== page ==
• Some users may have experienced a high that was so intense they thought it was a drug.
  • The product may contain contaminants.

The latter, researchers say, is particularly worrisome from a public health standpoint. “People have to be careful,” says Daniel Kruger. “Some of these extreme effects could be due to some kind of contamination, and that’s one of the real dangers of these products if you don’t really know what’s in them.”

Some companies will include a QR code on the product label, directing consumers to a website with information about what exactly is in the product. But many don’t.

“There is a lot of interest in delta-8 and THC-O-acetate, and there are a lot of claims being made about them with almost no research,” says Daniel Krueger. “They’re really new to the consumer market, and cannabis still has this weird mix of policies where it’s illegal at the federal level, so we don’t have national regulations, and certainly not the kind of test you might have with a prescription drug.”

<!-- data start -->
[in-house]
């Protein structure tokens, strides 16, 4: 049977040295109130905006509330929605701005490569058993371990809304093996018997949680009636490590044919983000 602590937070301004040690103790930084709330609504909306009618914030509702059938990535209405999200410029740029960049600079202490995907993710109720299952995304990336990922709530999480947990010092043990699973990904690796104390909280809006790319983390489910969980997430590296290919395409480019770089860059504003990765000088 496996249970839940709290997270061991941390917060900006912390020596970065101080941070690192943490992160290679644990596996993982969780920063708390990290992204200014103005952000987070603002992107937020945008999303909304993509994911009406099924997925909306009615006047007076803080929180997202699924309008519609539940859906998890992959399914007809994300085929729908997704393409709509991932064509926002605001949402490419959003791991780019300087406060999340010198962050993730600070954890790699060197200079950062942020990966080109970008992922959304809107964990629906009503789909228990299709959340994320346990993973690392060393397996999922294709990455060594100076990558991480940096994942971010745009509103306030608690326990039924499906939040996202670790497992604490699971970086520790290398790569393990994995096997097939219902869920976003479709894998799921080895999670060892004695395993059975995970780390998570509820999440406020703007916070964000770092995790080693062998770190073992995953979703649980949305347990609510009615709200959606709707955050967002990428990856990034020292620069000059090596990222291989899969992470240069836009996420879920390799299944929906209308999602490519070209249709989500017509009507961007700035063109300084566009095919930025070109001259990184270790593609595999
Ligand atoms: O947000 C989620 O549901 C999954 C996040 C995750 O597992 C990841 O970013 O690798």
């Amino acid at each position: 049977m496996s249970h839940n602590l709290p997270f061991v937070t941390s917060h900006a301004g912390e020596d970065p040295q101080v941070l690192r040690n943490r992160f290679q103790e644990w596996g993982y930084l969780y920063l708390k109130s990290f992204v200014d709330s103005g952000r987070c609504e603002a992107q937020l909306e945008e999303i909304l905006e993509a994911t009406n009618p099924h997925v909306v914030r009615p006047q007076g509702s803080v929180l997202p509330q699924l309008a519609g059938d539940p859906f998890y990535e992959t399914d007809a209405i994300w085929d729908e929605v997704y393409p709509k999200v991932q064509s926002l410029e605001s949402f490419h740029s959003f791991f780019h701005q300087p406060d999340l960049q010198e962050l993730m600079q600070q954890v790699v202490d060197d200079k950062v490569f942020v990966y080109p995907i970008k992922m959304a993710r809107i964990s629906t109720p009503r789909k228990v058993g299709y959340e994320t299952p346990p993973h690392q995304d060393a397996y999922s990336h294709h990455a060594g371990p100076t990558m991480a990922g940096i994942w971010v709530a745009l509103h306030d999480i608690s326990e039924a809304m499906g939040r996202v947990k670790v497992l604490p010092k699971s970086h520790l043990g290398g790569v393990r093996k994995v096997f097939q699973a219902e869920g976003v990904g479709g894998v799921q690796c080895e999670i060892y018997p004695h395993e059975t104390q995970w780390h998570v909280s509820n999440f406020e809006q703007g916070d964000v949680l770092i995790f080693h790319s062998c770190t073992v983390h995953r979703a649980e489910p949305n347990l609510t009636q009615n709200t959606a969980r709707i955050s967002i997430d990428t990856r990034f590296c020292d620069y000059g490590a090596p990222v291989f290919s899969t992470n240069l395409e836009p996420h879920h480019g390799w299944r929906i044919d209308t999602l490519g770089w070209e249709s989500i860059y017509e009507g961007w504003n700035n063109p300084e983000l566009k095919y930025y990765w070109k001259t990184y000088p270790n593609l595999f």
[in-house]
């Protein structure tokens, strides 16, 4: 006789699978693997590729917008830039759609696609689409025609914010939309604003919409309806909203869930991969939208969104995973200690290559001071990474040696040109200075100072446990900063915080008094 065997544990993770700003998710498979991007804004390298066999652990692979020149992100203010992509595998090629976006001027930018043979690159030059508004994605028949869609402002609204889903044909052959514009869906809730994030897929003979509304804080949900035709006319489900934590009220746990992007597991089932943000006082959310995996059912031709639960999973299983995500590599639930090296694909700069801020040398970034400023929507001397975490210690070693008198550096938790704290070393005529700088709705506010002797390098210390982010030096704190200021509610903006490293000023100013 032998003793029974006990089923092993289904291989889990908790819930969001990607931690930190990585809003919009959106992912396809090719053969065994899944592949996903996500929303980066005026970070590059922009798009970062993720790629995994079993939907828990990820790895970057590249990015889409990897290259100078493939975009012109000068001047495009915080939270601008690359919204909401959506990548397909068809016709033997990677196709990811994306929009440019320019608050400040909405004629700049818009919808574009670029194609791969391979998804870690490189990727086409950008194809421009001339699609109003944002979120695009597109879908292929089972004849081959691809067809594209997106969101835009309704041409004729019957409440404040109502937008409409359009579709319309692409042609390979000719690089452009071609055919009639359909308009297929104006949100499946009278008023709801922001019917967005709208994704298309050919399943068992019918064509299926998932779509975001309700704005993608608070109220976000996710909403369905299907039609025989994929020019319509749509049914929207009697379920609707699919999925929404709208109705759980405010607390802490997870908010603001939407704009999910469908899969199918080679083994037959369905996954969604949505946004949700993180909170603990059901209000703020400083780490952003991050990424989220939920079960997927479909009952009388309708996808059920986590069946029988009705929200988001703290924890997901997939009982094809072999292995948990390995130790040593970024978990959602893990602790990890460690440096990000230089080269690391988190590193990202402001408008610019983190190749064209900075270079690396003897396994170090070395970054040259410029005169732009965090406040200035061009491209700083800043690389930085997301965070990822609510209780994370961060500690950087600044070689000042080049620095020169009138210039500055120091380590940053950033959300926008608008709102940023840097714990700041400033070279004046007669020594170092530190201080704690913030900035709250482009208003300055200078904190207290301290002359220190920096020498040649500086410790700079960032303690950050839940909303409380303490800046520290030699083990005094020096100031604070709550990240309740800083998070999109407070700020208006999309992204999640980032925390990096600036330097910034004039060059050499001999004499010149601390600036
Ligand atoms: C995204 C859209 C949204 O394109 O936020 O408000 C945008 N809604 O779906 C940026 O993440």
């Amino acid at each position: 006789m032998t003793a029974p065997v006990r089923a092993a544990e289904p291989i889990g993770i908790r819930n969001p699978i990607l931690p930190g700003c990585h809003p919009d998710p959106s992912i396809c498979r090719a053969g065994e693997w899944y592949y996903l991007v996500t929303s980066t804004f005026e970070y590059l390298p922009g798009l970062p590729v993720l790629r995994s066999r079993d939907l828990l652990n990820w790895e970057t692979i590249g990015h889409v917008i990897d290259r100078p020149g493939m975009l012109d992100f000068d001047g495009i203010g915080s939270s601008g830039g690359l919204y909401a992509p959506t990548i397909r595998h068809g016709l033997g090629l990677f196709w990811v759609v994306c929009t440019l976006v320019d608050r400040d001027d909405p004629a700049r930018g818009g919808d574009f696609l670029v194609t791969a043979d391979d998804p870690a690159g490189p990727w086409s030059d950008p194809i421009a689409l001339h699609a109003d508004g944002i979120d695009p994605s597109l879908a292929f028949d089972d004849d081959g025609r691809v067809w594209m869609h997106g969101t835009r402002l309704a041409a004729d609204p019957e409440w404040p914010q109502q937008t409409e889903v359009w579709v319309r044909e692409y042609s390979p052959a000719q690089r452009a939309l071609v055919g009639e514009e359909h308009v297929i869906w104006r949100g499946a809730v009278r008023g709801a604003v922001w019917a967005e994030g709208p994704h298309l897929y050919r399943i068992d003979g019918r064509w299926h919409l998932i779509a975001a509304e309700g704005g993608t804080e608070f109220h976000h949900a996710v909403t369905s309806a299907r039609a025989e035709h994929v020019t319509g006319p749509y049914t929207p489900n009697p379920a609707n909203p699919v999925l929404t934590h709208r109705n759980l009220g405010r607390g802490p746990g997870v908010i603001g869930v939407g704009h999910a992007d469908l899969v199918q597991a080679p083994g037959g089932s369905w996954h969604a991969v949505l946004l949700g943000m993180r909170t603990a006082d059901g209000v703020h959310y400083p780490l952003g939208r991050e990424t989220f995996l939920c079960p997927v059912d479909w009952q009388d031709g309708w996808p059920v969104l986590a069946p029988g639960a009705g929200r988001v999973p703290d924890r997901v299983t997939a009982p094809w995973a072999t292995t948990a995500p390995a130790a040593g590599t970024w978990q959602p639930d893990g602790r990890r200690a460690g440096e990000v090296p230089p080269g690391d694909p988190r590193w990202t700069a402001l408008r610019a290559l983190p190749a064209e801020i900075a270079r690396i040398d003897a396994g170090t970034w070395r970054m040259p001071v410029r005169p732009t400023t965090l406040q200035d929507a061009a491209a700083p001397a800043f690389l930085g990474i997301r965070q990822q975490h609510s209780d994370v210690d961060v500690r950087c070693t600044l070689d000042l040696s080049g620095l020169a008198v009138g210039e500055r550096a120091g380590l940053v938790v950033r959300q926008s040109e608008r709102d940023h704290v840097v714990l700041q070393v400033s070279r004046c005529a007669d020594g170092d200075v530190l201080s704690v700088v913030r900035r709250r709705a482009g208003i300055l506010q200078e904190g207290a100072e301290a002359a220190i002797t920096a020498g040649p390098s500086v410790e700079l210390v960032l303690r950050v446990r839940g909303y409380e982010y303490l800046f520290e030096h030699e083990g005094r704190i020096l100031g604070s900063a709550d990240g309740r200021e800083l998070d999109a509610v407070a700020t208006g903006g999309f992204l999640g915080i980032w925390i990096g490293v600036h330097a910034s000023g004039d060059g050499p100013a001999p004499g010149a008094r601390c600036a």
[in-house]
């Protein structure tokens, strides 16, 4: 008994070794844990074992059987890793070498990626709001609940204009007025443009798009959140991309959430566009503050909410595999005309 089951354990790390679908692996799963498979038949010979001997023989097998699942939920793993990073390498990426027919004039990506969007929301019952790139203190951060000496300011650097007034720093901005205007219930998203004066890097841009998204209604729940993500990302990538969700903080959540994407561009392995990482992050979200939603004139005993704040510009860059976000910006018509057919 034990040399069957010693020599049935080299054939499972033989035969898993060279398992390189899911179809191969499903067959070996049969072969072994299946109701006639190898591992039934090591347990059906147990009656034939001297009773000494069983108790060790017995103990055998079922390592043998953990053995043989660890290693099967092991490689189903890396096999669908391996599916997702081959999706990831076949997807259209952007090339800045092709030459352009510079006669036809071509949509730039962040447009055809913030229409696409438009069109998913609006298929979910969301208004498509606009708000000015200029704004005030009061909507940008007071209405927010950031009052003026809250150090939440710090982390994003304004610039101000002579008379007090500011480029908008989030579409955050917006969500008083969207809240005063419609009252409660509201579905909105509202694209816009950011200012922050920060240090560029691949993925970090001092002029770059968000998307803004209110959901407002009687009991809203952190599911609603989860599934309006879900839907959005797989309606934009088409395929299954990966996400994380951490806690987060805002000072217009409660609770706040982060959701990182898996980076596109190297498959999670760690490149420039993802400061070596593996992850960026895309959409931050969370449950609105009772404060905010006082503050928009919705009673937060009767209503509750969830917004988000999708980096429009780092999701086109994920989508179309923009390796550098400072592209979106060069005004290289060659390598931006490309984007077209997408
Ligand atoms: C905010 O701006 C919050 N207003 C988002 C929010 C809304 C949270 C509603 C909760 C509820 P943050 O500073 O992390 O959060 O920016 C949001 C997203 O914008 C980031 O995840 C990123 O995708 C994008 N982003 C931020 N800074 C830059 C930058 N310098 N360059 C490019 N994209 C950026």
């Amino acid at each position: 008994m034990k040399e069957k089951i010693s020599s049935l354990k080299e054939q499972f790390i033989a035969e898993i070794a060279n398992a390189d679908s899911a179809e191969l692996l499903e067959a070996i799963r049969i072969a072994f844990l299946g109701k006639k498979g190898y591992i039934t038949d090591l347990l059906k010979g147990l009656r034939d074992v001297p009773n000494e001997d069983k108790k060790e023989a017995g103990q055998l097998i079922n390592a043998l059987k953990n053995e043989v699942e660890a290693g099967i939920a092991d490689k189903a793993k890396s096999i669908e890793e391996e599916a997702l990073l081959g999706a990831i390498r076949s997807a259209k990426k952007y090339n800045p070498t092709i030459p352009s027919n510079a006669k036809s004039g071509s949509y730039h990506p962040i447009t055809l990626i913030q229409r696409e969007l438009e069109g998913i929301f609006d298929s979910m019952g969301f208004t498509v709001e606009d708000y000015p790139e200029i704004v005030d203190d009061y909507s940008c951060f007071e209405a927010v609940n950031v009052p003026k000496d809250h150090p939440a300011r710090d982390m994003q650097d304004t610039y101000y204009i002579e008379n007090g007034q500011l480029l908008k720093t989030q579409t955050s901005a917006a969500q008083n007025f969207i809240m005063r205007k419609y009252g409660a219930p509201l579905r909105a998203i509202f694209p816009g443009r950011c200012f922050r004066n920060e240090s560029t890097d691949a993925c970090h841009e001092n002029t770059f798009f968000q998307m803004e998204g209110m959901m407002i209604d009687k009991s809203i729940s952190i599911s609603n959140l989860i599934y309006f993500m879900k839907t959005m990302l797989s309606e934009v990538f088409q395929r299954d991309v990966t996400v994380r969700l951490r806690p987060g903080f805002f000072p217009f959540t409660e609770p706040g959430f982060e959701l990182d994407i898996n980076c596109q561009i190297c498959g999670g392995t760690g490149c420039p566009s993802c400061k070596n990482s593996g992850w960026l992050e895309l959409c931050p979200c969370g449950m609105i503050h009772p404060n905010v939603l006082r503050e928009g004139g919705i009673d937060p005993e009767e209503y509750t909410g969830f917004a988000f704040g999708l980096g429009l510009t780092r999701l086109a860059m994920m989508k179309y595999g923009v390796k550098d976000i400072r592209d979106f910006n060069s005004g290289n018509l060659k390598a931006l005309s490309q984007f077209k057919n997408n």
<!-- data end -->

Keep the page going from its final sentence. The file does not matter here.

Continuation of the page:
Reference: “THC-O-Acetate: Scarce Evidence for a Cannabinoid Cannabis Substance” by Daniel J. Krugerra, Carlton C.B. Boone, and Meredith C. Meacham, Charles Klein, and Jessica S. Kruger, June 29, 2023, Available Here. Journal of Psychoactive Drugs.
doi: 10.1080/02791072.2023.2230573

The research team included Carlton “CB” Boone, a graduate student at Portland State University at the time who studied cannabis culture online and ran an online forum. Additional study co-authors are Meredith C. Meacham, PhD, assistant professor of psychiatry at the University of California, San Francisco, and Charles Kline, PhD, a medical anthropologist at Portland State.